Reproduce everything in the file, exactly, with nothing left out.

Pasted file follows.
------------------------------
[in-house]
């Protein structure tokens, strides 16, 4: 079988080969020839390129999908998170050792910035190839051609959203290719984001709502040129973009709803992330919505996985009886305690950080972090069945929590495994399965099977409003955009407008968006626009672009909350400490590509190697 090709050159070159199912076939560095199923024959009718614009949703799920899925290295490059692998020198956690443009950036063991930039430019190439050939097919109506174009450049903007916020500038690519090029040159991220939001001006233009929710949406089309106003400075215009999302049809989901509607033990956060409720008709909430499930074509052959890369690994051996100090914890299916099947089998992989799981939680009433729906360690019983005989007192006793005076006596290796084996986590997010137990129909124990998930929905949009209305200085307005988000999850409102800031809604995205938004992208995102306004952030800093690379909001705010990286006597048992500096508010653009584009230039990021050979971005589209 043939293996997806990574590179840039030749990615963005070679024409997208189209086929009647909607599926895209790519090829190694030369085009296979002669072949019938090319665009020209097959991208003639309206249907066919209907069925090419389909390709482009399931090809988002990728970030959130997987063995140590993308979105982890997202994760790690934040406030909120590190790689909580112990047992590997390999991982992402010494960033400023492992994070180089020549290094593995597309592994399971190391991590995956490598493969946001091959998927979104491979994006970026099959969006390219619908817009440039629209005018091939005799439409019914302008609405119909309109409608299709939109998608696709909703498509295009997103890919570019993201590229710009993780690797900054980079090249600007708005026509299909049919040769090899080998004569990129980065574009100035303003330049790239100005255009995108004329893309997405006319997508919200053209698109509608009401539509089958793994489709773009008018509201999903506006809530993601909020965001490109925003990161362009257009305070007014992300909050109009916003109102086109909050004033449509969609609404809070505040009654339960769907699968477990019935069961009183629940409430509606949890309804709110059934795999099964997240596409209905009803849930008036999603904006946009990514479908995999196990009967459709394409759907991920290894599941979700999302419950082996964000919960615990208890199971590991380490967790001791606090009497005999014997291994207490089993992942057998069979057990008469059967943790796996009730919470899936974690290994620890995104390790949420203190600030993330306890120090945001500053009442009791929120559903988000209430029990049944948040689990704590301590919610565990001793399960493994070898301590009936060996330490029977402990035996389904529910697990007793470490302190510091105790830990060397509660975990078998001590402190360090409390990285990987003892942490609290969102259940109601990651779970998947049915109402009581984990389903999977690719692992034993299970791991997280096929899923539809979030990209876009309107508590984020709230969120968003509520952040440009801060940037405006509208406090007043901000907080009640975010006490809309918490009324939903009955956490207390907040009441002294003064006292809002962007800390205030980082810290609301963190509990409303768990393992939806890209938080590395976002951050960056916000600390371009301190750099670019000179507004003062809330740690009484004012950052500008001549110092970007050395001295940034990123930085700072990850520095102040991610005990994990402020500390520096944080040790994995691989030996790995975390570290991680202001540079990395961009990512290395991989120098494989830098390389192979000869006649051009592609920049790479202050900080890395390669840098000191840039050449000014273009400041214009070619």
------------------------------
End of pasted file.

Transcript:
[in-house]
């Protein structure tokens, strides 16, 4: 079988080969020839390129999908998170050792910035190839051609959203290719984001709502040129973009709803992330919505996985009886305690950080972090069945929590495994399965099977409003955009407008968006626009672009909350400490590509190697 090709050159070159199912076939560095199923024959009718614009949703799920899925290295490059692998020198956690443009950036063991930039430019190439050939097919109506174009450049903007916020500038690519090029040159991220939001001006233009929710949406089309106003400075215009999302049809989901509607033990956060409720008709909430499930074509052959890369690994051996100090914890299916099947089998992989799981939680009433729906360690019983005989007192006793005076006596290796084996986590997010137990129909124990998930929905949009209305200085307005988000999850409102800031809604995205938004992208995102306004952030800093690379909001705010990286006597048992500096508010653009584009230039990021050979971005589209 043939293996997806990574590179840039030749990615963005070679024409997208189209086929009647909607599926895209790519090829190694030369085009296979002669072949019938090319665009020209097959991208003639309206249907066919209907069925090419389909390709482009399931090809988002990728970030959130997987063995140590993308979105982890997202994760790690934040406030909120590190790689909580112990047992590997390999991982992402010494960033400023492992994070180089020549290094593995597309592994399971190391991590995956490598493969946001091959998927979104491979994006970026099959969006390219619908817009440039629209005018091939005799439409019914302008609405119909309109409608299709939109998608696709909703498509295009997103890919570019993201590229710009993780690797900054980079090249600007708005026509299909049919040769090899080998004569990129980065574009100035303003330049790239100005255009995108004329893309997405006319997508919200053209698109509608009401539509089958793994489709773009008018509201999903506006809530993601909020965001490109925003990161362009257009305070007014992300909050109009916003109102086109909050004033449509969609609404809070505040009654339960769907699968477990019935069961009183629940409430509606949890309804709110059934795999099964997240596409209905009803849930008036999603904006946009990514479908995999196990009967459709394409759907991920290894599941979700999302419950082996964000919960615990208890199971590991380490967790001791606090009497005999014997291994207490089993992942057998069979057990008469059967943790796996009730919470899936974690290994620890995104390790949420203190600030993330306890120090945001500053009442009791929120559903988000209430029990049944948040689990704590301590919610565990001793399960493994070898301590009936060996330490029977402990035996389904529910697990007793470490302190510091105790830990060397509660975990078998001590402190360090409390990285990987003892942490609290969102259940109601990651779970998947049915109402009581984990389903999977690719692992034993299970791991997280096929899923539809979030990209876009309107508590984020709230969120968003509520952040440009801060940037405006509208406090007043901000907080009640975010006490809309918490009324939903009955956490207390907040009441002294003064006292809002962007800390205030980082810290609301963190509990409303768990393992939806890209938080590395976002951050960056916000600390371009301190750099670019000179507004003062809330740690009484004012950052500008001549110092970007050395001295940034990123930085700072990850520095102040991610005990994990402020500390520096944080040790994995691989030996790995975390570290991680202001540079990395961009990512290395991989120098494989830098390389192979000869006649051009592609920049790479202050900080890395390669840098000191840039050449000014273009400041214009070619």